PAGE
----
Cost matters

Canakinumab is currently licensed in the United States to treat systemic-onset juvenile rheumatoid arthritis at a cost of approximately $200,000 per year (Harrington 2017). While this pricing may be suitable for rare diseases, it is unsuitable for common indications such as coronary artery disease. Given the study was funded by Novartis, the manufacturer of the drug, substantial evidence of its benefit is needed before wider licensing of the drug can be considered.

References

BBC News. Anti-inflammatory drug ‘cuts heart attack risk’ [Internet]. London: BBC News; 2017 Aug 28 [cited 2017 Sep 7]. Available from http://www.bbc.co.uk/news/health-41071954

Donnelly L. New wonder drug hailed as biggest breakthrough in fight against heart attacks and cancer [Internet]. London: The Telegraph; 2017 Aug 27 [cited 2017 Sep 7]. Available from http://www.telegraph.co.uk/science/2017/08/27/new-wonder-drug-hailed-biggest-breakthrough-fight-against-heart/

Harrington RA. Targeting inflammation in coronary artery disease. N Eng J Med [Internet]. 2017 Aug 27 [cited 2017 Sep 6]. Available from http://www.nejm.org/doi/full/10.1056/NEJMe1709904

Ridker PM, Everett BM, Thuren T et al. Antiinflammatory therapy with canakinumab for atherosclerotic disease. N Engl J Med [Internet]. 2017 Aug 27 [cited 2017 Sep 6]. Available from http://www.nejm.org/doi/full/10.1056/NEJMoa1707914?query=featured_home&#t=articleTop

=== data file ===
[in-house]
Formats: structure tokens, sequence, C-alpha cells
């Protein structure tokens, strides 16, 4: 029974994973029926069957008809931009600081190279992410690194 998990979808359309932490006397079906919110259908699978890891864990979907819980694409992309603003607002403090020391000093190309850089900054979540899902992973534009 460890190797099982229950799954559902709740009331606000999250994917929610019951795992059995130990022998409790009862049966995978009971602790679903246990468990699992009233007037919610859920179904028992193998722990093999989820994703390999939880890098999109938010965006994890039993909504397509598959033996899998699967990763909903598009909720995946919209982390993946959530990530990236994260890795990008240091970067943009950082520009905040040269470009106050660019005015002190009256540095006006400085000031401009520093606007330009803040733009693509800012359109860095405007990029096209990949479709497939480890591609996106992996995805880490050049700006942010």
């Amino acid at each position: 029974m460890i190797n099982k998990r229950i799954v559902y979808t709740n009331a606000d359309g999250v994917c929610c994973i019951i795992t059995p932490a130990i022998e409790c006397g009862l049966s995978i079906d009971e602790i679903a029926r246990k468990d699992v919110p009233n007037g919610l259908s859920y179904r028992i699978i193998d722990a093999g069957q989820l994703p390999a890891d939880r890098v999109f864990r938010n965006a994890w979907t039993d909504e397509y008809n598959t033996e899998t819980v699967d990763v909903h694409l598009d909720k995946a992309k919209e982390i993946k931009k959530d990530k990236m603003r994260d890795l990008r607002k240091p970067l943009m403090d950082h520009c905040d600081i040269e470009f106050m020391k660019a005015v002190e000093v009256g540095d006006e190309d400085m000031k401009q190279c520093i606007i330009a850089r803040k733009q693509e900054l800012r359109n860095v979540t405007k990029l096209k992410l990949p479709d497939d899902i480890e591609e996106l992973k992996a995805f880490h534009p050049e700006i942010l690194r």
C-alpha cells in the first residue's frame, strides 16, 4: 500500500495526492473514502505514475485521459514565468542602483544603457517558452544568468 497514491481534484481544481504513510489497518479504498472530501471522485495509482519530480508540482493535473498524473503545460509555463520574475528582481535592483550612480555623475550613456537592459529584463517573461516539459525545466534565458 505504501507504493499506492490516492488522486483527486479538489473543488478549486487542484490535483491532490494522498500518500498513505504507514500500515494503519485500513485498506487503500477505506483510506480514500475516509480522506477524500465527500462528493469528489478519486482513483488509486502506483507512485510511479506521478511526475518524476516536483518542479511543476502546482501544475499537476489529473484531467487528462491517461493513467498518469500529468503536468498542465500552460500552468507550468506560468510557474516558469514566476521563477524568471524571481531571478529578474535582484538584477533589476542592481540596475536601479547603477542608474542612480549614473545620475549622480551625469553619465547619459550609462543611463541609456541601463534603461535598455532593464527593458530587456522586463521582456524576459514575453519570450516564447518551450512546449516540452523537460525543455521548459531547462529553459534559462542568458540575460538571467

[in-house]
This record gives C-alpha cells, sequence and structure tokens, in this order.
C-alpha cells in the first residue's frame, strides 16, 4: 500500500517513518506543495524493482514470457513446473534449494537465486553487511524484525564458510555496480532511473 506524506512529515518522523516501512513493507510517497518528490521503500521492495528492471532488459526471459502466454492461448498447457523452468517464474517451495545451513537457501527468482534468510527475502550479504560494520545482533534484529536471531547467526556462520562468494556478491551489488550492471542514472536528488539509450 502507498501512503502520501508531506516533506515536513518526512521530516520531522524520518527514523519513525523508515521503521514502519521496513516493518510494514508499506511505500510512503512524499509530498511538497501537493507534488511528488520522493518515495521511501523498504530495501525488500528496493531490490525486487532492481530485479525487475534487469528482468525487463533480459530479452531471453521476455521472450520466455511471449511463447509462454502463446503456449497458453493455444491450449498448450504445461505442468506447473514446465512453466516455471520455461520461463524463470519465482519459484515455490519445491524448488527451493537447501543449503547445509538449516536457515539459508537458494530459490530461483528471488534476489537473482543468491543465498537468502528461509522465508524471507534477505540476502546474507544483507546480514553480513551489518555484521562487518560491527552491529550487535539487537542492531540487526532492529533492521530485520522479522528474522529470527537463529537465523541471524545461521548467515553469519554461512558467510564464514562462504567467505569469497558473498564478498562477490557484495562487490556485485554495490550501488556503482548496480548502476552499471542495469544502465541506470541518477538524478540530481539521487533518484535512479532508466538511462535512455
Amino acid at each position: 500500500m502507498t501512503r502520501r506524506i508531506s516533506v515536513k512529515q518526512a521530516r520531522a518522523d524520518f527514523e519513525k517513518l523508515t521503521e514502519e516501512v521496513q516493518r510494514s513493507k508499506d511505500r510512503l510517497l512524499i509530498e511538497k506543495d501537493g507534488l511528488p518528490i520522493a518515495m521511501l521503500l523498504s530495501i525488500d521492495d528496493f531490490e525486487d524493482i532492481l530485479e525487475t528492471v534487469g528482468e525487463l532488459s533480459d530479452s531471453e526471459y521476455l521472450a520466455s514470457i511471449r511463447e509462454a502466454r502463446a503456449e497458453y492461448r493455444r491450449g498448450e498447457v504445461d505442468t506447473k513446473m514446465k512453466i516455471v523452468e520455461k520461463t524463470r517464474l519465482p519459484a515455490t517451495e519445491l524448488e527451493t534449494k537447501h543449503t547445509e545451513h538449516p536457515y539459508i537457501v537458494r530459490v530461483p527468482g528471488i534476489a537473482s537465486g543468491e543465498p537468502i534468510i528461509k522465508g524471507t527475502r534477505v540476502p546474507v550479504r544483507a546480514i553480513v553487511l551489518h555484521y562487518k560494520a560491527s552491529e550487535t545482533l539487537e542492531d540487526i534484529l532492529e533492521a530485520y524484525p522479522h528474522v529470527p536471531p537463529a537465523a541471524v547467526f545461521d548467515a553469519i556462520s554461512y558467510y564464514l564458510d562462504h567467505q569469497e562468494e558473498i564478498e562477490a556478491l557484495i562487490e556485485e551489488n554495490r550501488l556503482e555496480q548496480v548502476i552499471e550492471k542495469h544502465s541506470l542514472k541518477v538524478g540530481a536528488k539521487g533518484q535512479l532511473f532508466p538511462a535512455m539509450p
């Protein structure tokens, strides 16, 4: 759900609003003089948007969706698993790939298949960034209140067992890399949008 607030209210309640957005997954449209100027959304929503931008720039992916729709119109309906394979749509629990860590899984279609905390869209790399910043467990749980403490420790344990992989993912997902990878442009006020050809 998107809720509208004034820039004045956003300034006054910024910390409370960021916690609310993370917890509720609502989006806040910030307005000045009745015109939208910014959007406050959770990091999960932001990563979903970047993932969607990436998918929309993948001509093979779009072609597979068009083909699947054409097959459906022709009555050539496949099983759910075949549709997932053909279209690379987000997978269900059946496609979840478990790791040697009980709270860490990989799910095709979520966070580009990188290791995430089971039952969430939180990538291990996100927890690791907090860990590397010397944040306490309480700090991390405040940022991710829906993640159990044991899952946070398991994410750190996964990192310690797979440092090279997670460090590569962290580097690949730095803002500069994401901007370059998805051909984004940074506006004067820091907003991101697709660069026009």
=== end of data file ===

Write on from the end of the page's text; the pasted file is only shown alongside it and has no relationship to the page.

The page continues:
NHS Choices. Anti-inflammatory drug may help prevent heart attacks [Internet]. 2017 Aug 30 [cited 2017 Sep 6]. Available from http://www.nhs.uk/news/2017/08August/Pages/Anti-inflammatory-drug-may-help-prevent-heart-attacks.aspx

Taken from British Journal of Cardiac Nursing, published December 2017.

First ESC Focused Update on dual antiplatelet therapy in CHD

My Post (8)The European Society of Cardiology (ESC) has published its first Focused Update on the use of dual antiplatelet therapy (DAPT) in coronary heart disease (CHD) (Valgimigli et al, 2017). Produced in collaboration with the European Society for Cardio-Thoracic Surgery (EACTS), the document addresses recommendations on a medical treatment that has seen conflicting advice over the years.

Conflicting evidence
According to Dr Marco Valgimigli, Chairperson of the ESC/EACTS Task Force, the conflicting evidence surrounding DAPT has resulted in many people calling it a controversial topic: